(March 17, 2009 - Santa Monica, CA) McKinley Elementary School in Santa Monica is the little schoolhouse that could. It could be a role model for school spirit and parent involvement. It could be a haven for celebrity parents past and present. It could, in awful economic times, find ways to raise money for music and arts programs. It could build a community of generous and fun-loving parents who take their kids' well-rounded education to heart.
All this I learned from attending McKinley's Ninth Annual Comedy Night and Live Auction on St. Patrick's Day evening at the classy Shutters on the Beach Hotel. Alumna parent Bobby Collins and alumna and present student parent Paula Poundstone put on a comedy concert that attracted a sizeable audience of over 200 - not only parents from the school, but also friends and comedy fans from the far reaches of Los Angeles. Thousands of dollars were raised, which will, along with the contributions of PS Arts secure the continuation of these desirable cultural programs for the students. PS Arts is a nonprofit organization dedicated to restoring arts education in public schools.
Charming Master of Ceremonies Miriam Billington kept things moving throughout the evening. As the audience was getting settled, we were regaled with Irish music from McBand, professional parent musicians who play Irish music. They also played in the lobby after the comedy. We participated in a sing-a-long. The words for "There's No One As Irish as Barack O'Bama" were handed out to get us in the mood for silliness.
Comic Rob DeLaney opened the show with some sly jokes about putting audience members in his van.
Soon Bobby Collins was upfront and center - better in person than on TV. He came across with some zingers that had us holding our bellies. A native New Yorker who is bicoastal, Collins says his New York friends are fascinated with California car chases. They see the cops following cars for hours and they are so curious to know "When do they shoot?"
Bobby's lovely wife Jill was good-naturedly helping collect tickets at the door. I suppose she didn't really mind his funny act-outs about their relationship. To me some of his funniest bits had to do with her taking him to yoga class. He acted out his role in class as an ignorant dufus - making fun of people carrying their mats in "mat holders" and describing people's mats as their safe territories. The most hilarious was when he pretended not to understand the traditional parting "Namaste" Sanskrit for saluting the spirit in us all, mistaking it for "Monostat."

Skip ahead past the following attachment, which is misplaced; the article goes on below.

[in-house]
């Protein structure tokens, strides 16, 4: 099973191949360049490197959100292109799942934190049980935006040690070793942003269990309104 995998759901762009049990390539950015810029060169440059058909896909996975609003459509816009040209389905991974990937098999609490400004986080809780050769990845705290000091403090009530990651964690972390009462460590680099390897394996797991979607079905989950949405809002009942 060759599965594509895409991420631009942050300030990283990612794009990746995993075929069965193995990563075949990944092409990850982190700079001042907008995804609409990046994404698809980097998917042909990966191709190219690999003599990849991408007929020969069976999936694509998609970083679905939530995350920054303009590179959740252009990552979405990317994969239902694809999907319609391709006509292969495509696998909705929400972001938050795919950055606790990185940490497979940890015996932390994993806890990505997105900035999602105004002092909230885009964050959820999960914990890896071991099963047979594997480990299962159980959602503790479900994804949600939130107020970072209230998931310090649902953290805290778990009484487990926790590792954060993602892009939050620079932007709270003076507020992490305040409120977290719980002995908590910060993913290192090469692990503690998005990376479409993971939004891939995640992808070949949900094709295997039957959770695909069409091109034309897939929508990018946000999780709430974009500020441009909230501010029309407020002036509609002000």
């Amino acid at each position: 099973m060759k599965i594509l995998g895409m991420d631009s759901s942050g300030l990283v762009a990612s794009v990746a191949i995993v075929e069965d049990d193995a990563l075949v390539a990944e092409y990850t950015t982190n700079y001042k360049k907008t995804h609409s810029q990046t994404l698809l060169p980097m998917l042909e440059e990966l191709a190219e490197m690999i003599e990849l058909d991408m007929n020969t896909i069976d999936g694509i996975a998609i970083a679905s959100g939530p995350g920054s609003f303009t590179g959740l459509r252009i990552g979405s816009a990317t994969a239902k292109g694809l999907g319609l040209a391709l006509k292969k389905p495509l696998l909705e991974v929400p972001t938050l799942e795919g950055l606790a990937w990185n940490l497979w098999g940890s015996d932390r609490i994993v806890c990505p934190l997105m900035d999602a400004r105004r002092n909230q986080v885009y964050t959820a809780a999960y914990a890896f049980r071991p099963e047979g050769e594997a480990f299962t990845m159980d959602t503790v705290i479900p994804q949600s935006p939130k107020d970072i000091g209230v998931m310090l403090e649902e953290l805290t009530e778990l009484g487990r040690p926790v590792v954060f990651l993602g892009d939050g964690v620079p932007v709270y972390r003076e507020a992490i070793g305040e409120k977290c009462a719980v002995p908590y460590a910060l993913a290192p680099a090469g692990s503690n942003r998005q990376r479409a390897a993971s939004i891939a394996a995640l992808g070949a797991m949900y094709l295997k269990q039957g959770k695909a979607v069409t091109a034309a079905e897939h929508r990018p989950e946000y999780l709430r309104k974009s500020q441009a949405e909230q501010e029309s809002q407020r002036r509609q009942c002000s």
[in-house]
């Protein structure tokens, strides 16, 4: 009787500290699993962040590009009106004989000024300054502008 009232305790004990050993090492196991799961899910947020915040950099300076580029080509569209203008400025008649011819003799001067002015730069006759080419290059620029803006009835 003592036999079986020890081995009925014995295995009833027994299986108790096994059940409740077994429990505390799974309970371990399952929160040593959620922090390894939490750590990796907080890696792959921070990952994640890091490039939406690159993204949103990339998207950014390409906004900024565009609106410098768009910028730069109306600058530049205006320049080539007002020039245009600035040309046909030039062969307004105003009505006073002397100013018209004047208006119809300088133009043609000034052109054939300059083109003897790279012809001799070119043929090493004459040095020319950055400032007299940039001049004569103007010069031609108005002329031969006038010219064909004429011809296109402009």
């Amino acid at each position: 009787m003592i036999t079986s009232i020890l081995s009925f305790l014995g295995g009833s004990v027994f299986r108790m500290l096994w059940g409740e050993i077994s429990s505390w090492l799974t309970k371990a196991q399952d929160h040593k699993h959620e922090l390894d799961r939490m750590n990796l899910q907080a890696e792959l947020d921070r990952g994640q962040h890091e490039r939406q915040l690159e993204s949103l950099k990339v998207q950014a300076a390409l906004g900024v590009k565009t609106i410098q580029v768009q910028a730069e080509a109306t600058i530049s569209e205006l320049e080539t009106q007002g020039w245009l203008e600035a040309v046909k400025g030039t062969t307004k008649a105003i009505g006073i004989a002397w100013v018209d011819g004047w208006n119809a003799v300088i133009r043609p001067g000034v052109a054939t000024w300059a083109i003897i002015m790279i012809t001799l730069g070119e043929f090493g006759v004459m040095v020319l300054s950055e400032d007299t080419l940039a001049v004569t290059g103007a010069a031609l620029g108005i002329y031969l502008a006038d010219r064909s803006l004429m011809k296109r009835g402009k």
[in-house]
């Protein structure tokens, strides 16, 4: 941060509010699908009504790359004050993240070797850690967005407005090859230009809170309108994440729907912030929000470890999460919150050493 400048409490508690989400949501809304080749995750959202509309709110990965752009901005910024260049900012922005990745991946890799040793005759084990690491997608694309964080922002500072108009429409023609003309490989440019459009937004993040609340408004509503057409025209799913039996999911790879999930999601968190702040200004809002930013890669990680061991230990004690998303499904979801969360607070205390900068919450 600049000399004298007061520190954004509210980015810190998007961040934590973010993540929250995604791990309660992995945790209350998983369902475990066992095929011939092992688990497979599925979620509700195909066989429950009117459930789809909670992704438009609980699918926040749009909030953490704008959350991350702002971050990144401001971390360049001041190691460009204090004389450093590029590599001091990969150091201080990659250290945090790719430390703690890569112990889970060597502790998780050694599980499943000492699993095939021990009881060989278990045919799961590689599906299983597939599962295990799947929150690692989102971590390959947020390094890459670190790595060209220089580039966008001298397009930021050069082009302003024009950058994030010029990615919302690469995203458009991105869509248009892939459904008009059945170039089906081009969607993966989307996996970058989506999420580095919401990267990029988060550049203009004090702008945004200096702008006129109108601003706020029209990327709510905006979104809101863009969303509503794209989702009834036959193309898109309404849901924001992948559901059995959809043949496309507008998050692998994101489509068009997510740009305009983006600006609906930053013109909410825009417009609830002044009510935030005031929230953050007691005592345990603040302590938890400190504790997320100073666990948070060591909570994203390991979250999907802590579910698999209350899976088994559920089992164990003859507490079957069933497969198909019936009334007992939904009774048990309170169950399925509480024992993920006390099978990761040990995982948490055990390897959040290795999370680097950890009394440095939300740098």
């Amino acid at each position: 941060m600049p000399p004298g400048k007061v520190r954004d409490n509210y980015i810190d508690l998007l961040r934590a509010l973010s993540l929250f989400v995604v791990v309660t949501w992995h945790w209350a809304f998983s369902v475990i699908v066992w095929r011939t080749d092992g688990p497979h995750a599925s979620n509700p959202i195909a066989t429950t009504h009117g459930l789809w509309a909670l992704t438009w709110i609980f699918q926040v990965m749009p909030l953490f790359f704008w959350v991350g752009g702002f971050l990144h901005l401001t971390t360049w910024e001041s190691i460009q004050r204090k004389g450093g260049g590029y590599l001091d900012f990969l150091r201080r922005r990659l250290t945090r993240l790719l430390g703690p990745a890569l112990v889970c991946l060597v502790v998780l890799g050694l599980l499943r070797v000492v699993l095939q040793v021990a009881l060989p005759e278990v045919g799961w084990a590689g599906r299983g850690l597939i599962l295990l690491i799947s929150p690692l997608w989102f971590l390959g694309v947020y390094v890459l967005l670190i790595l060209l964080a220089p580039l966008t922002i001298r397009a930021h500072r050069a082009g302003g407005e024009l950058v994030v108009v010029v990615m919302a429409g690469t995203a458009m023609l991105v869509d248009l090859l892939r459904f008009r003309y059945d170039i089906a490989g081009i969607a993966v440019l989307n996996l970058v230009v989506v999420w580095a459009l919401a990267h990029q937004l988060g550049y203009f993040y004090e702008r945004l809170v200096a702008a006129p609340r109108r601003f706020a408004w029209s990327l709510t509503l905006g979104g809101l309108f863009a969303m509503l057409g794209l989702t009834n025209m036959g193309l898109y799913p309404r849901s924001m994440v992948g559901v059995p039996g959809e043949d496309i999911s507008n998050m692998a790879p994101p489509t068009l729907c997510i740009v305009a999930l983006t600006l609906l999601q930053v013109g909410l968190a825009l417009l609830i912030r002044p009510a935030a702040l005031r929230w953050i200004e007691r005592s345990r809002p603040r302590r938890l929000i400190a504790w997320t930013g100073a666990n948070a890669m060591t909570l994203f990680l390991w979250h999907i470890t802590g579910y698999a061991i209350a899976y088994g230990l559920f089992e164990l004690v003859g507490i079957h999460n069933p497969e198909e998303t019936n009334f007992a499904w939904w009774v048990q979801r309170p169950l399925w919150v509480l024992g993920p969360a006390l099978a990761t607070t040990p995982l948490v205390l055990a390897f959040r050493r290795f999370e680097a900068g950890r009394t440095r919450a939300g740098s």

After Bobby left the stage, Miriam conducted the "Live Auction." All the items auctioned were "dates" - for dinner and a movie with flowers, theater and dinner, basketball, hockey, and even an overnight date at Shutters (and donated by them) in a room valued at over $700. (Who stays in such a room?) A lot of money was raised and it wasn't too painful to sit through.
Rob DeLaney returned with a few more sexual innuendo type jokes to warm us up for our headliner.
Then Paula Poundstone burst onto the stage with thunderous applause from the crowd. She is an Emmy-winning genius who manages to reach into her most personal life sagas and pull them forward for the audience to absorb. It takes a little time to completely plug into her unique voice and humor. But it is centered and penetrating and extends outward to the far reaches of the audience where she will think nothing of putting an unsuspecting audience member on the spot for a good ten minutes of teasing. She encompasses the full spectrum of standup skills from personal to societal commentary to sheer improvisational fun.
She confided that she is financially challenged and that she suffers a back injury. Since she can't afford specialists, she goes to various doctors' waiting rooms to find other patients who seem to have similar body distortions as hers, then waits until they come out of their appointments and asks what the doctor told them.
She is an atheist who is not ashamed to admit it. Also, she is not afraid to say f**k a lot, even when it gets her into trouble. It has appropriate uses with her kids, she explained to us. Then she went on to describe a sock that was left on the floor for several days. She pleaded sweetly with her son to remove it to the laundry, until it was no longer possible to keep her composure.
Paula spent quite a bit of time making fun of McKinley and its policies in the classrooms, such as the "effort point" given her child for geometry, the practice of meditating on a number, the kindergarten teacher who could explain everything with a felt board. It was a scream to McKinley people and was still humorous to us outsiders. She claimed that the teachers at McKinley who looked young and fresh were the ones who haven't had to deal with her three kids and their tantrums.
You could tell that the popular comedienne who travels quite a bit doing shows was very intimately involved with every aspect of her children's lives and would do anything for them. She revealed that soon she will be going to Canada for a gig. She considers Canada to be America's hat. Canadians resent us because they have to study us but we know nothing about them. This was the impetus for her brutal teasing of the one Canadian in the audience. She said the Canadians don't have enough self-confidence. That's why even their national anthem goes, "Oh...Canada."
After the funnies we were treated to coffee and dessert. It was an enjoyable evening for a great cause. Perhaps all kindergartens should start having round-up recruitments of their funny people, as Paula suggested, hosting open mikes to discover more talented parents.
Georja Umano is an actress/comedienne and animal advocate.
Photos courtesy of McKinley Elementary except where noted.
Published on Dec 31, 1969